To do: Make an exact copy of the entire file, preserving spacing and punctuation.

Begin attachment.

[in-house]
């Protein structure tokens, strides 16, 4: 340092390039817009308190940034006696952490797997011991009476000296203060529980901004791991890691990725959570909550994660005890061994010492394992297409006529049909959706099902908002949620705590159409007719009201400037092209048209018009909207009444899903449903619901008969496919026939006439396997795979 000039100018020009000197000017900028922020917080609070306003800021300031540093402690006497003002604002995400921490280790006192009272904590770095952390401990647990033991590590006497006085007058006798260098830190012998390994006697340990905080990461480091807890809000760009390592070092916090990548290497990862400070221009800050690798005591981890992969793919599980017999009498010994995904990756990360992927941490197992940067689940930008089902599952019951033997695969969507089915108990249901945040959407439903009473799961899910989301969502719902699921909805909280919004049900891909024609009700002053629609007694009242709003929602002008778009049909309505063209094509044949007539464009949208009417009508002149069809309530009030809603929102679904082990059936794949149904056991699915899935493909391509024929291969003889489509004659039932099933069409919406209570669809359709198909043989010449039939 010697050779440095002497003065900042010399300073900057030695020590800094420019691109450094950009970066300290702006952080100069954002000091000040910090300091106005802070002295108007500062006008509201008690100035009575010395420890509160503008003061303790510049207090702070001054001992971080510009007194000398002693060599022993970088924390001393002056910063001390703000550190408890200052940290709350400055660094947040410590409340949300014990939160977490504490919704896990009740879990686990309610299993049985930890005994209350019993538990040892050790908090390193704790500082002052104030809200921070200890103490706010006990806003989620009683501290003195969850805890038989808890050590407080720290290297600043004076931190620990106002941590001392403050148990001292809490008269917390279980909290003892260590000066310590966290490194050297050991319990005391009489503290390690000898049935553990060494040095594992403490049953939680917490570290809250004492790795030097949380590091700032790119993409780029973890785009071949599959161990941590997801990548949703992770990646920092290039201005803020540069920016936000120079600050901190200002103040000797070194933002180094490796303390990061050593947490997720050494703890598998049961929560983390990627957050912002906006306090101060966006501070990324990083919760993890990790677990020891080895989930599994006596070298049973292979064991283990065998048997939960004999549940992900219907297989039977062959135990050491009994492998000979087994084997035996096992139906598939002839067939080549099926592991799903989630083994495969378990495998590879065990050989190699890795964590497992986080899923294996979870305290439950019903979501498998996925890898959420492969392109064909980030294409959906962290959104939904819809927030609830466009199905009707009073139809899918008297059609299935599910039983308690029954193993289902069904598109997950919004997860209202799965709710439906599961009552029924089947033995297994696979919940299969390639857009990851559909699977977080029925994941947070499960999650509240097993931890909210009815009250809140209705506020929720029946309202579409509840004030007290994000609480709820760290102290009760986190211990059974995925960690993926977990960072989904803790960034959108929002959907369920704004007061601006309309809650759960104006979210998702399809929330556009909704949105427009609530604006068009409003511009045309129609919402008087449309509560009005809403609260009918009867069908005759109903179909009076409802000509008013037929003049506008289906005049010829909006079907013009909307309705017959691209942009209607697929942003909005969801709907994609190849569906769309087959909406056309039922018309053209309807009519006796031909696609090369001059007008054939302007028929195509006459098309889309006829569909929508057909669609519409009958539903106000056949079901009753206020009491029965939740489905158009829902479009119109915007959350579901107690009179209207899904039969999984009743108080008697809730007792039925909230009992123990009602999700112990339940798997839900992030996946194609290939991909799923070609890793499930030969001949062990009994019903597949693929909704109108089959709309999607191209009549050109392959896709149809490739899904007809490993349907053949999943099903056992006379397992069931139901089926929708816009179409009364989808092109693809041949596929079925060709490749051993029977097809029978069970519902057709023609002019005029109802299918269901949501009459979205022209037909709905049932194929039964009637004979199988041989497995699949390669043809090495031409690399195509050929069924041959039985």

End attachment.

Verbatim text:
[in-house]
């Protein structure tokens, strides 16, 4: 340092390039817009308190940034006696952490797997011991009476000296203060529980901004791991890691990725959570909550994660005890061994010492394992297409006529049909959706099902908002949620705590159409007719009201400037092209048209018009909207009444899903449903619901008969496919026939006439396997795979 000039100018020009000197000017900028922020917080609070306003800021300031540093402690006497003002604002995400921490280790006192009272904590770095952390401990647990033991590590006497006085007058006798260098830190012998390994006697340990905080990461480091807890809000760009390592070092916090990548290497990862400070221009800050690798005591981890992969793919599980017999009498010994995904990756990360992927941490197992940067689940930008089902599952019951033997695969969507089915108990249901945040959407439903009473799961899910989301969502719902699921909805909280919004049900891909024609009700002053629609007694009242709003929602002008778009049909309505063209094509044949007539464009949208009417009508002149069809309530009030809603929102679904082990059936794949149904056991699915899935493909391509024929291969003889489509004659039932099933069409919406209570669809359709198909043989010449039939 010697050779440095002497003065900042010399300073900057030695020590800094420019691109450094950009970066300290702006952080100069954002000091000040910090300091106005802070002295108007500062006008509201008690100035009575010395420890509160503008003061303790510049207090702070001054001992971080510009007194000398002693060599022993970088924390001393002056910063001390703000550190408890200052940290709350400055660094947040410590409340949300014990939160977490504490919704896990009740879990686990309610299993049985930890005994209350019993538990040892050790908090390193704790500082002052104030809200921070200890103490706010006990806003989620009683501290003195969850805890038989808890050590407080720290290297600043004076931190620990106002941590001392403050148990001292809490008269917390279980909290003892260590000066310590966290490194050297050991319990005391009489503290390690000898049935553990060494040095594992403490049953939680917490570290809250004492790795030097949380590091700032790119993409780029973890785009071949599959161990941590997801990548949703992770990646920092290039201005803020540069920016936000120079600050901190200002103040000797070194933002180094490796303390990061050593947490997720050494703890598998049961929560983390990627957050912002906006306090101060966006501070990324990083919760993890990790677990020891080895989930599994006596070298049973292979064991283990065998048997939960004999549940992900219907297989039977062959135990050491009994492998000979087994084997035996096992139906598939002839067939080549099926592991799903989630083994495969378990495998590879065990050989190699890795964590497992986080899923294996979870305290439950019903979501498998996925890898959420492969392109064909980030294409959906962290959104939904819809927030609830466009199905009707009073139809899918008297059609299935599910039983308690029954193993289902069904598109997950919004997860209202799965709710439906599961009552029924089947033995297994696979919940299969390639857009990851559909699977977080029925994941947070499960999650509240097993931890909210009815009250809140209705506020929720029946309202579409509840004030007290994000609480709820760290102290009760986190211990059974995925960690993926977990960072989904803790960034959108929002959907369920704004007061601006309309809650759960104006979210998702399809929330556009909704949105427009609530604006068009409003511009045309129609919402008087449309509560009005809403609260009918009867069908005759109903179909009076409802000509008013037929003049506008289906005049010829909006079907013009909307309705017959691209942009209607697929942003909005969801709907994609190849569906769309087959909406056309039922018309053209309807009519006796031909696609090369001059007008054939302007028929195509006459098309889309006829569909929508057909669609519409009958539903106000056949079901009753206020009491029965939740489905158009829902479009119109915007959350579901107690009179209207899904039969999984009743108080008697809730007792039925909230009992123990009602999700112990339940798997839900992030996946194609290939991909799923070609890793499930030969001949062990009994019903597949693929909704109108089959709309999607191209009549050109392959896709149809490739899904007809490993349907053949999943099903056992006379397992069931139901089926929708816009179409009364989808092109693809041949596929079925060709490749051993029977097809029978069970519902057709023609002019005029109802299918269901949501009459979205022209037909709905049932194929039964009637004979199988041989497995699949390669043809090495031409690399195509050929069924041959039985």